ABSTRACT: Recent randomized controlled trials comparing the efficacy between intraoperative methadone and other opioids on postoperative outcomes have been limited by their small sample sizes and conflicting results. We performed a meta-analysis on randomized controlled trials which investigated outcomes between methadone and an opioid control group. Primary outcome data included postoperative opioid consumption, number of patients who received postoperative opioids, time to first analgesic, and pain scores. Secondary outcomes included time to extubation and incidence of nausea, vomiting, and respiratory depression. Statistical analysis was performed using RevMan. A P < 0.05 was considered statistically significant. Nine studies comprising 632 patients were included. There was no statistically significant reduction in opioid consumption postoperatively between the groups. Forty-seven percentage of patients in the methadone group received a dose of opioid postoperatively compared with 55% in the other opioids control group, which was not statistically significant. (P = 0.25) There was no difference in average time to receiving first postoperative analgesic among the groups. Pain scores within 24 hours were significantly lower in the methadone group when compared with other opioids (8 studies, n = 622, -0.49 [-0.74, -0.23], P = 0.002). However, there was no difference between 24 and 72 hours. There was no difference among the groups with respect to extubation time, nausea, vomiting, or respiratory depression. This meta-analysis concludes that there is currently insufficient evidence for the use of intraoperative methadone, when compared with other opioids. Although there was a decrease in average pain scores with methadone when compared with controls at 24 hours, there was no difference between 24 and 72 hours.
The focus of post-operative pain management for neurosurgeons should be on avoiding opioids as much as possible due to obvious reasons. In my practice, opioids are never used after craniotomies and sparingly used after spine surgeries for a maximum of 2 to 3 days post op. Therefore, this article is of no interest to neurosurgeons in several parts of the world who follow pain management protocols which do not rely on opioids.
In my setting, we tend not to use opiates if we can, and we would not use methadone. Stick with the tried and tested!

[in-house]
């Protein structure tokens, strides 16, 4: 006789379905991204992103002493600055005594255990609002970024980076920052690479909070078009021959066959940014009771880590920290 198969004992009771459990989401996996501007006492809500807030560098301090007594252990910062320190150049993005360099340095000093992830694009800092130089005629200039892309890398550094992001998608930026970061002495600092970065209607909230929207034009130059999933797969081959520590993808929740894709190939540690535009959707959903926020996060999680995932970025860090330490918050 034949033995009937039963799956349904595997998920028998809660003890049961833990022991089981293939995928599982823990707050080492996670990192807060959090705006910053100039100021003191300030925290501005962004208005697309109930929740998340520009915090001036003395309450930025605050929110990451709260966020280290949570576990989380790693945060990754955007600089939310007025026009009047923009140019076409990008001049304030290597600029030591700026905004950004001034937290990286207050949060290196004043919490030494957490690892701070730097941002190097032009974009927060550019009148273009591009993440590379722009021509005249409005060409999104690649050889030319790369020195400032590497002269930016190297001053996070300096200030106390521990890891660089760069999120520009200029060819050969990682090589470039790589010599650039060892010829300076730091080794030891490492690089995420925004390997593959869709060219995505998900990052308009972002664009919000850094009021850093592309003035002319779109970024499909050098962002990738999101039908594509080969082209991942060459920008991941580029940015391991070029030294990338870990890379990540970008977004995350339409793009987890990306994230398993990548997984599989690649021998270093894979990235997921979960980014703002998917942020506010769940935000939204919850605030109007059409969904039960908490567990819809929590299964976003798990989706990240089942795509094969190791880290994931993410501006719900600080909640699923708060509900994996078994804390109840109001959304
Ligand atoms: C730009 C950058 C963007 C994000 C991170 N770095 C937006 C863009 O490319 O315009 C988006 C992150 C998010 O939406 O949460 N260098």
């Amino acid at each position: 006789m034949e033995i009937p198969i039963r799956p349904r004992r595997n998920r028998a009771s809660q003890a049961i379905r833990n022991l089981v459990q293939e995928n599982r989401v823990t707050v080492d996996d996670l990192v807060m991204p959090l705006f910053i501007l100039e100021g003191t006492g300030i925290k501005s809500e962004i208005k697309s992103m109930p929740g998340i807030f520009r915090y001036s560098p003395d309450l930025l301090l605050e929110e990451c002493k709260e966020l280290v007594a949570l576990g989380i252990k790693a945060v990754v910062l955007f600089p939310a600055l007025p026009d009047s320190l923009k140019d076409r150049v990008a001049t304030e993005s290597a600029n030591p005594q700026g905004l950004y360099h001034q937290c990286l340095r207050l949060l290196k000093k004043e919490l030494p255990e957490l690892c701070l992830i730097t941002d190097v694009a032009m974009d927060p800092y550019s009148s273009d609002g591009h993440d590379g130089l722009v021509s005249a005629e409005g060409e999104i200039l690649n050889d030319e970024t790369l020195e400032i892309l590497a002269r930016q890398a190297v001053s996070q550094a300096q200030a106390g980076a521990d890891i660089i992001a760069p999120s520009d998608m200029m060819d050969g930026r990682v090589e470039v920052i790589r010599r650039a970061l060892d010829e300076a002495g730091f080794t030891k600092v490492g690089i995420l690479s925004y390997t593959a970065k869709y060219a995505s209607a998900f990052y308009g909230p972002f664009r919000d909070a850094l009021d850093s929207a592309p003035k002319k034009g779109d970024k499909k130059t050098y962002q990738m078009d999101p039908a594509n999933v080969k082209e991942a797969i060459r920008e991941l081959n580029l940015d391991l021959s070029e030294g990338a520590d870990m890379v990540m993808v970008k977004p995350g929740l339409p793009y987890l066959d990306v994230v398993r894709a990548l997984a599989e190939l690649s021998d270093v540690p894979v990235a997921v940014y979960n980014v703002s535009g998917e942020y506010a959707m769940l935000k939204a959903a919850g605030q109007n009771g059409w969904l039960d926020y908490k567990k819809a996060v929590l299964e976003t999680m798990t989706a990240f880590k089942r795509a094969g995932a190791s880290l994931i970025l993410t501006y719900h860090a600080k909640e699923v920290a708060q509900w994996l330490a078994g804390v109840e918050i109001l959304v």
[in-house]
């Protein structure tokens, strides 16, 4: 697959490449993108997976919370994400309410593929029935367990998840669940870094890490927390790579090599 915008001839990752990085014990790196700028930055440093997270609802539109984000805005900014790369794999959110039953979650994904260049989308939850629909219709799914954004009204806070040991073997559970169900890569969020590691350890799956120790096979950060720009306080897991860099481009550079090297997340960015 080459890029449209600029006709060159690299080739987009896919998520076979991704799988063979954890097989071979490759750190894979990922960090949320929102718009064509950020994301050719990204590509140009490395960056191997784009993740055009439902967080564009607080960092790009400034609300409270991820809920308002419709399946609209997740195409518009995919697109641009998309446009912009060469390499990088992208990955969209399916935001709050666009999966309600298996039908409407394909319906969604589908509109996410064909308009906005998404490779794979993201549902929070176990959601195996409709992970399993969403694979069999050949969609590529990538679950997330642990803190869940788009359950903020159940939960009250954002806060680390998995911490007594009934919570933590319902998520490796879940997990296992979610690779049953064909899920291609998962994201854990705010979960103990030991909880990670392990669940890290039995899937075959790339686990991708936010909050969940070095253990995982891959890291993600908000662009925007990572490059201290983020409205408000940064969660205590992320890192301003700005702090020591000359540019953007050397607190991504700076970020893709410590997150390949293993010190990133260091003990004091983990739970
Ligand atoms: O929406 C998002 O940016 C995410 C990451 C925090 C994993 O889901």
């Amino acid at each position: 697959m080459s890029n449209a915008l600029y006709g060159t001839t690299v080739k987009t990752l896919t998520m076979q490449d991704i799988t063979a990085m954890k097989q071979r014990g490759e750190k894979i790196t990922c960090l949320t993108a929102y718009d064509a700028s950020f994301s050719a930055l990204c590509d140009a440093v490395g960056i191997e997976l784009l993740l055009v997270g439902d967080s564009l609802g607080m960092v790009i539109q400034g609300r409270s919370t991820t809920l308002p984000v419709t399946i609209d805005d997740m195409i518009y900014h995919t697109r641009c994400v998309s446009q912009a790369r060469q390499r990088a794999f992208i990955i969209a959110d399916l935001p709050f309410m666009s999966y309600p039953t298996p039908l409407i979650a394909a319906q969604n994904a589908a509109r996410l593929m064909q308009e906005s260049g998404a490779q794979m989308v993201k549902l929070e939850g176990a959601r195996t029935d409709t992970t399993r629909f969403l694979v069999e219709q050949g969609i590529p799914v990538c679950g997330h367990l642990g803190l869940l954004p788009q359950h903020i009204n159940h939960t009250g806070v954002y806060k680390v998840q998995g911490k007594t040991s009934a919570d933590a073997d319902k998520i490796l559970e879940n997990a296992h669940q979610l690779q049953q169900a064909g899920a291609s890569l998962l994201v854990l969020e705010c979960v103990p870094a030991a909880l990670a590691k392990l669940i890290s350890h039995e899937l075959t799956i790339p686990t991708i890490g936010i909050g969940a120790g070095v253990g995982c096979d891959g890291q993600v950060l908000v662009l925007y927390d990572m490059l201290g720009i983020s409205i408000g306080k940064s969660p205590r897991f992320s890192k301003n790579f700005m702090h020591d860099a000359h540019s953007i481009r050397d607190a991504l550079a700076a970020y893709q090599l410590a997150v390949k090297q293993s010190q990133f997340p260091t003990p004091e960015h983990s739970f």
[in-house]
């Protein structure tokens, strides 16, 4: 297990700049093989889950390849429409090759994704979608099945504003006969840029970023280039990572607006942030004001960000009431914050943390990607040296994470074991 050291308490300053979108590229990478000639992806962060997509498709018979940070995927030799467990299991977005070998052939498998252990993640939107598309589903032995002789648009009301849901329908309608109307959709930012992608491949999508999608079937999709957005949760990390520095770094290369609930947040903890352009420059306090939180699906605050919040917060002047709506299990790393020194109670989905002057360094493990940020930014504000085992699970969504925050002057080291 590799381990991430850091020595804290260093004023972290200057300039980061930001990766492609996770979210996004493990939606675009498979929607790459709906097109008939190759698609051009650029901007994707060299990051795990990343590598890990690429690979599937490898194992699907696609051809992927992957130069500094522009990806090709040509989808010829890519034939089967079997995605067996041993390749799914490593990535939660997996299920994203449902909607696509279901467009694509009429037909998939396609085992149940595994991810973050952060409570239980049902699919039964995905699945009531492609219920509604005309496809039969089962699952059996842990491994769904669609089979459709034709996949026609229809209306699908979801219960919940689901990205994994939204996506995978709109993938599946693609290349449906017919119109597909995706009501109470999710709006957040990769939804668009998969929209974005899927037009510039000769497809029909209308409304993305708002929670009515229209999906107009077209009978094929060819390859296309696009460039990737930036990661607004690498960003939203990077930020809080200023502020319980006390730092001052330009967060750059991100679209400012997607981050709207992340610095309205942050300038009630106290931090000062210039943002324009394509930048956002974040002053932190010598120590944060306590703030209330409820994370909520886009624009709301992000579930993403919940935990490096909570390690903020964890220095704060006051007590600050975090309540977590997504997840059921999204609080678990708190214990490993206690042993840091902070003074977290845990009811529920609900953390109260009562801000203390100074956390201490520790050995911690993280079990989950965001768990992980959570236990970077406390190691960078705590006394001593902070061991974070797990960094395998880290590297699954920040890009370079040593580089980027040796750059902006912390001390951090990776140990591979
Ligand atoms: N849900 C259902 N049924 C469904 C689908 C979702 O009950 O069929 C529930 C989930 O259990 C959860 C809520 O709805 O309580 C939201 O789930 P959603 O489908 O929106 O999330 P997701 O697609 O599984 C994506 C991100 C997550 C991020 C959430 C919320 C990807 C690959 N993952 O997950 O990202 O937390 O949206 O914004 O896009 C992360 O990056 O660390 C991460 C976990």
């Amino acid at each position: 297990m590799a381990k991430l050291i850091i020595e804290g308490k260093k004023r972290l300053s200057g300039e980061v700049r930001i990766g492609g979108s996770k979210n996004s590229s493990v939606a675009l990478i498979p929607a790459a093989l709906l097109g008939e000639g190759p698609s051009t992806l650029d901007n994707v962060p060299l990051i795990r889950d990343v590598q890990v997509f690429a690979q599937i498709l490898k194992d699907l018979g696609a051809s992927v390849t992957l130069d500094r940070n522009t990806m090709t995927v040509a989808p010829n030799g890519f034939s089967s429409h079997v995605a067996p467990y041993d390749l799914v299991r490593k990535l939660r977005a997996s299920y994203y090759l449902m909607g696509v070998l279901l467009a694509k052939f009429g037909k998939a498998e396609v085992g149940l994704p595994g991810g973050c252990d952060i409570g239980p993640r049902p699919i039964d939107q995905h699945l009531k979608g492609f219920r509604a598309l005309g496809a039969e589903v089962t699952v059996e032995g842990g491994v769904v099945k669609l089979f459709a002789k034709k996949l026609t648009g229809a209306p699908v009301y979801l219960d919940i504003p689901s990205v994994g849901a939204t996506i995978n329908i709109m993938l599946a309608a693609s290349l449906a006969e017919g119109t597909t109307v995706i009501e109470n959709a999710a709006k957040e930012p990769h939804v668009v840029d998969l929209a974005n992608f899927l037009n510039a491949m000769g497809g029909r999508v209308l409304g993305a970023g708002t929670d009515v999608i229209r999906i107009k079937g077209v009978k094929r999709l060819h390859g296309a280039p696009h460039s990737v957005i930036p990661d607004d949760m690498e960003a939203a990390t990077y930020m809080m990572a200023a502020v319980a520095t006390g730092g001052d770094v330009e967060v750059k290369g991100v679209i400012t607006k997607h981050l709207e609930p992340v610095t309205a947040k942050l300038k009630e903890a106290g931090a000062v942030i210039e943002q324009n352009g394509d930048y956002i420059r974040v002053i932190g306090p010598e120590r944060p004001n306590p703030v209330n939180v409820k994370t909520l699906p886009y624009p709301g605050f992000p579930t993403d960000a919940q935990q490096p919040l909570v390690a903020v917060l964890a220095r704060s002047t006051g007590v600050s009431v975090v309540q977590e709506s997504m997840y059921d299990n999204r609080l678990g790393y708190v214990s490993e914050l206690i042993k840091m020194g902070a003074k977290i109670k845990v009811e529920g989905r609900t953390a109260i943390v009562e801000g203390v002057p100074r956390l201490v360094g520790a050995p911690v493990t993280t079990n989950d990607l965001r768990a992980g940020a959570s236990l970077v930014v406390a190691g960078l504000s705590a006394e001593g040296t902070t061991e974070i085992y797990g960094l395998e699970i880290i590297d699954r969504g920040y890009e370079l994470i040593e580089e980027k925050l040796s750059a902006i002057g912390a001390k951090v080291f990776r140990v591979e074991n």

Interesting summary with, however, many variations compared to the one published in 2019 (Anesth Analg 2019; 129: 1723-1732) Limits: - The absence of TSA to rule out a type 1 and, above all, type II error inherent in meta-analyzes involving few patients - The absence of sensitivity analysis according to the risk of bias of the studies and according to the analgesic modalities used in each study (intravenous lidocaine, regional analgesia, NSAIDs, etc.)
We had high hopes for methadone as an opioid-sparing mixed agent (opioid/non-opioid) in surgical patients. The results of this analysis make it clear that methadone has limited advantage over other opioids.
Recent trends in Neuroanesthesia favor reducing opioids, which is easier in brain surgery than in spinal surgery. This meta analysis includes at least 3 RCTs based in spinal and orthopedic surgeries, which seem to favor methadone use; although, the final conclusion of the paper is that there is no significant evidence to support the use of intraoperative methadone to decrease postoperative opioid requirements. We still need more RCTs to run.
I was not aware of methadone being used intra-operatively for pain relief. While I am not a fan of meta-analyses, this study seemed to show no significant benefit from its use during surgery.
This is a well conducted systematic review; however, it offers an inconclusive answer.
According to the authors, pain scores within 24 hours were significantly lower in the methadone group when compared with other opioids (8 studies, n 5 622, 20.49 [20.74, 2 0.23], P 5 0.002). Further studies are needed to confirm this result.